As we had explained it in one of our articles, it is not good for your health to regularly clean at home with antibacterial agents. Yet the instructions for use recommend the wipes (containing bacteriside and antivirals) specifically for home cleaning.
Furniture care and surface cleaners usually come in packs of 25-50 pieces, which is enough for cleaning the house approx. 10 times, although it also depends on how big the apartment is. Thus we generate waste for no reason and our hands come in contact with more chemicals than, let’s say, by dropping a few drops of furniture care on a rag or wiping the kitchen counter off with a vinegar sponge.
See the list of ingredients of a disinfectant wet wipe: <5% nonionic surfactant, cationic surfactant, oxygen based bleach / disinfectant (hydrogen peroxide); Fragrance; Limonene; Iodopropyl butyl carbamate; Disinfectant: didecyl dimethyl ammonium chloride 0.75 g (in 100 g liquid), Hydrogen peroxide 0.5 g (in 100 g liquid).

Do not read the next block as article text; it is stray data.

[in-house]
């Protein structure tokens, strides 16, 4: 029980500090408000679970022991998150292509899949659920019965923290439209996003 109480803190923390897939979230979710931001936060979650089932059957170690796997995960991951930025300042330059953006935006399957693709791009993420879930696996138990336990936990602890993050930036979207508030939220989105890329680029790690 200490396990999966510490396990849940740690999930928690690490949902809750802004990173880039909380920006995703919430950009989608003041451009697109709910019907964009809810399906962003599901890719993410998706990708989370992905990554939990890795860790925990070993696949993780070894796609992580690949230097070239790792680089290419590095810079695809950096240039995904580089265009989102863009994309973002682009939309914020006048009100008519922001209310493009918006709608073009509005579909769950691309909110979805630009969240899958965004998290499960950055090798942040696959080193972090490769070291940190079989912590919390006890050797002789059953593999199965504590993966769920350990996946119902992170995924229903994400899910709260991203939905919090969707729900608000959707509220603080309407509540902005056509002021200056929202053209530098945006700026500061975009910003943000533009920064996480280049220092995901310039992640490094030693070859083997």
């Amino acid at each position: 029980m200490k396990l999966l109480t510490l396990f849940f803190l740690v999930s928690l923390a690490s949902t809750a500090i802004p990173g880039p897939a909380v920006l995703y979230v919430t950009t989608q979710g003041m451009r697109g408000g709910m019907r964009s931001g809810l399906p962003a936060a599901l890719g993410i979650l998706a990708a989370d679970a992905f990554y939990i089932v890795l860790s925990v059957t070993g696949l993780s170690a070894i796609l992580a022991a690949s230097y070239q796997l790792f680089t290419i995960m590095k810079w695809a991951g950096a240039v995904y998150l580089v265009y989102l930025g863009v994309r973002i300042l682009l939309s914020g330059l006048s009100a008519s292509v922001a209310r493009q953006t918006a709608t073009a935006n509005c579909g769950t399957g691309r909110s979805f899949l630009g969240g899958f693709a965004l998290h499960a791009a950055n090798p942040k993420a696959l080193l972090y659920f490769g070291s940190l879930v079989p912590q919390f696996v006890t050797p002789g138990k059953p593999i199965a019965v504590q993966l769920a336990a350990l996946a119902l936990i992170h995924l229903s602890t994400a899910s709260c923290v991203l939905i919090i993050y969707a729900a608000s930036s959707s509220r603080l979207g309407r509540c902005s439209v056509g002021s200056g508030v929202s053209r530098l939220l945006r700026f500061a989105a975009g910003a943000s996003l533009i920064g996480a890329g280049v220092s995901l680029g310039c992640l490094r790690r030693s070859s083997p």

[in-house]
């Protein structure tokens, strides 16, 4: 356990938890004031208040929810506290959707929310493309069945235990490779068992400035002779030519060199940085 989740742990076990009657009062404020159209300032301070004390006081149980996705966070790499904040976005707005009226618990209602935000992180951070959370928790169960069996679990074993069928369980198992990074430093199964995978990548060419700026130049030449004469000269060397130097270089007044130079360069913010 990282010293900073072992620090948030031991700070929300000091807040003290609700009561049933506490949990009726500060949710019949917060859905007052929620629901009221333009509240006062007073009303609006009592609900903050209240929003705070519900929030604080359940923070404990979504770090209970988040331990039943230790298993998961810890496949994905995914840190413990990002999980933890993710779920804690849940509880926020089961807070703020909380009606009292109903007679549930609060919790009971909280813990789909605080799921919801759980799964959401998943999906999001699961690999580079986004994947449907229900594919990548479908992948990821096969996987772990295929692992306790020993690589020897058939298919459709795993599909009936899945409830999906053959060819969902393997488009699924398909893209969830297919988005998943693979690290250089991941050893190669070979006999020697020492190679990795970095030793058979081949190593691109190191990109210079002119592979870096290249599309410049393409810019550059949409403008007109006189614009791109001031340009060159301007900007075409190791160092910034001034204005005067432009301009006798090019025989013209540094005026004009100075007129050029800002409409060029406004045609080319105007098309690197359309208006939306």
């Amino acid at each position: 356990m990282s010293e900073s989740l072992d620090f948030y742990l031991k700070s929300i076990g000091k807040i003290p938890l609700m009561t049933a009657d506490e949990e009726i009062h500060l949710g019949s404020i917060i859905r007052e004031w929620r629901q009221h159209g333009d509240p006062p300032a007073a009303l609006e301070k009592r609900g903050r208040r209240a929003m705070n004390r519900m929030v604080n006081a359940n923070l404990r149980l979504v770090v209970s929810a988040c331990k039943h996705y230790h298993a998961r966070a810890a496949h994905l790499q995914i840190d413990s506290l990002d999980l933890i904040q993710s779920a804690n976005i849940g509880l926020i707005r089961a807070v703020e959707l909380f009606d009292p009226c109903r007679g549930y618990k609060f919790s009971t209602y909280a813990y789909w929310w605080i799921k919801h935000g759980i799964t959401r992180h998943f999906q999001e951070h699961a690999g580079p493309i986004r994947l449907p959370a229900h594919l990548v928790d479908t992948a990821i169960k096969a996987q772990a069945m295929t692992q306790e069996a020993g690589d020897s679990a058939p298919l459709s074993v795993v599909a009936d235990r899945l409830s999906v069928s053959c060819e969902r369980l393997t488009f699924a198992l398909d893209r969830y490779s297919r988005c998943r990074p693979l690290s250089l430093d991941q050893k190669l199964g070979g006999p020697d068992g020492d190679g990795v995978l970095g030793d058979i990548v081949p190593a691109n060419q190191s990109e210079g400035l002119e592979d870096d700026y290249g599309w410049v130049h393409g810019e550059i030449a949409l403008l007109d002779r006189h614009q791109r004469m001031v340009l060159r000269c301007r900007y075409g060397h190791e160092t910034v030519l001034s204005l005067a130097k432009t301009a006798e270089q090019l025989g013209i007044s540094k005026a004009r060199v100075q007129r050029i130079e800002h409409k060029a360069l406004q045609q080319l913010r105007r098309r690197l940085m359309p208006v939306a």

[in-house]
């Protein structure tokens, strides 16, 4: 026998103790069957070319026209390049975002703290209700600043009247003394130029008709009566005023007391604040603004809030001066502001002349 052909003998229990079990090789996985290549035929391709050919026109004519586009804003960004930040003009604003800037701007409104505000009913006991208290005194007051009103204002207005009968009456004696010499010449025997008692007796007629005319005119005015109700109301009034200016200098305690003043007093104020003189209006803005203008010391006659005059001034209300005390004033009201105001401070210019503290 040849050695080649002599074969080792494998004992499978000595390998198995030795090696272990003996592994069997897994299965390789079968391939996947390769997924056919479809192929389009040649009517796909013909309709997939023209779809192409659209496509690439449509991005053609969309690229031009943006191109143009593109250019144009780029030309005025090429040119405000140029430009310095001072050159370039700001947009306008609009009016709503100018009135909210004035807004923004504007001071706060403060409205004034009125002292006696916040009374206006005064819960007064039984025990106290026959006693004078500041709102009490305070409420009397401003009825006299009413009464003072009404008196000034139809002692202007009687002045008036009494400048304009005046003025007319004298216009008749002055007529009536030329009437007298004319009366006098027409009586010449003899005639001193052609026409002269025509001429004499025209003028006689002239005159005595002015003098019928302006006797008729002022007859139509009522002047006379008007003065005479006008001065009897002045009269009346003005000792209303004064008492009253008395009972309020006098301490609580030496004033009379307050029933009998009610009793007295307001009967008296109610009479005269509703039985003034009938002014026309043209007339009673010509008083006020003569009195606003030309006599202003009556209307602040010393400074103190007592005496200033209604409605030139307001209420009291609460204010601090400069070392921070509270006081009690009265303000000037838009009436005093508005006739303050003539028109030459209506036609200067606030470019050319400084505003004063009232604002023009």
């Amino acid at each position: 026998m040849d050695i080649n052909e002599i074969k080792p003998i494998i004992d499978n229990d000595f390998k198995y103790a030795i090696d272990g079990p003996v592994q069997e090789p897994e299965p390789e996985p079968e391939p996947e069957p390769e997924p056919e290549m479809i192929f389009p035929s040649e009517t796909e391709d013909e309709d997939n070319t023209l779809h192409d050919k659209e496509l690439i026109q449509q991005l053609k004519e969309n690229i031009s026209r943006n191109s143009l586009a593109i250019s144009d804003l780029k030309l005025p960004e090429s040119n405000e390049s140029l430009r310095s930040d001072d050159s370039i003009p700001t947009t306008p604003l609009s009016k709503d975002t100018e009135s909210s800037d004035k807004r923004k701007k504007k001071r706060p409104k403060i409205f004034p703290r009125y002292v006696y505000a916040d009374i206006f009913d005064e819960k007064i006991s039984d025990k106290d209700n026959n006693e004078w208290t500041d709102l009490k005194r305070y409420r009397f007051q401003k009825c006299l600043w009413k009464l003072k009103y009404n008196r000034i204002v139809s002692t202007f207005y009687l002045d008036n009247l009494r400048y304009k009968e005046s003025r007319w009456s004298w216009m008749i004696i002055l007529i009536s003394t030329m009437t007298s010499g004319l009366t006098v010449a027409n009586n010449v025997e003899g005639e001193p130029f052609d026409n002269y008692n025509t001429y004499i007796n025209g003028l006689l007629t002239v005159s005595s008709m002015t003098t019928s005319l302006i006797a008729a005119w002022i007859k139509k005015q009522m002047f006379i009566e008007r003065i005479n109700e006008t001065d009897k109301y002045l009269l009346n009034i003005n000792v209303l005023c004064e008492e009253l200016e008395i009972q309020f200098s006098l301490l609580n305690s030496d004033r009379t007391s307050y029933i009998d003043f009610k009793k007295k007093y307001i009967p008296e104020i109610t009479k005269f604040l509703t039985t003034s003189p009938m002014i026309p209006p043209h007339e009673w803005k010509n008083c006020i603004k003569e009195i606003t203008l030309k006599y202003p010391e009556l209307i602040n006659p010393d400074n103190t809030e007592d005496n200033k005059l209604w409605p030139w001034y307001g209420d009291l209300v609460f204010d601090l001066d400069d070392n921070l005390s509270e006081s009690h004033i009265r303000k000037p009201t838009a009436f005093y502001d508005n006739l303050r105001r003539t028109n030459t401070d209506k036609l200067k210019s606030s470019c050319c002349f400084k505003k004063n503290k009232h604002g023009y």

! Non-degradable plastics
Whenever you use wet wipes, you generate an “extra” chemical waste item; and the raw material of the wipes is synthetic fibres, that is, plastics, for which it takes at least one hundred years to decompose.
Manufacturers do not indicate the raw material on the packaging, and the rules do not require this information to be included in the product safety data sheet. Out of curiosity, we asked a Hungarian manufacturer that produces such products for babies and for surface cleaning. They said that the raw material they use for the wet wipes were predominantly polyester (80%) and viscose spunlace (20%), also, bioflush (made from natural materials) were used.
Although we do know that among the baby wipes on the market some are biodegradable – they are much more expensive than the non-biodegradable ones. While one average plastic baby wipe at Tesco costs about 8 HUF, one biodegradable bio-cotton baby wipe costs 37 HUF.
Green&Safe LIFE-styles is supported by the European Union LIFE program and co-funded by the Hungrian Ministry of Agriculture. Project ID: ENV GIE HU000622 Green & Safe LIFE-styles.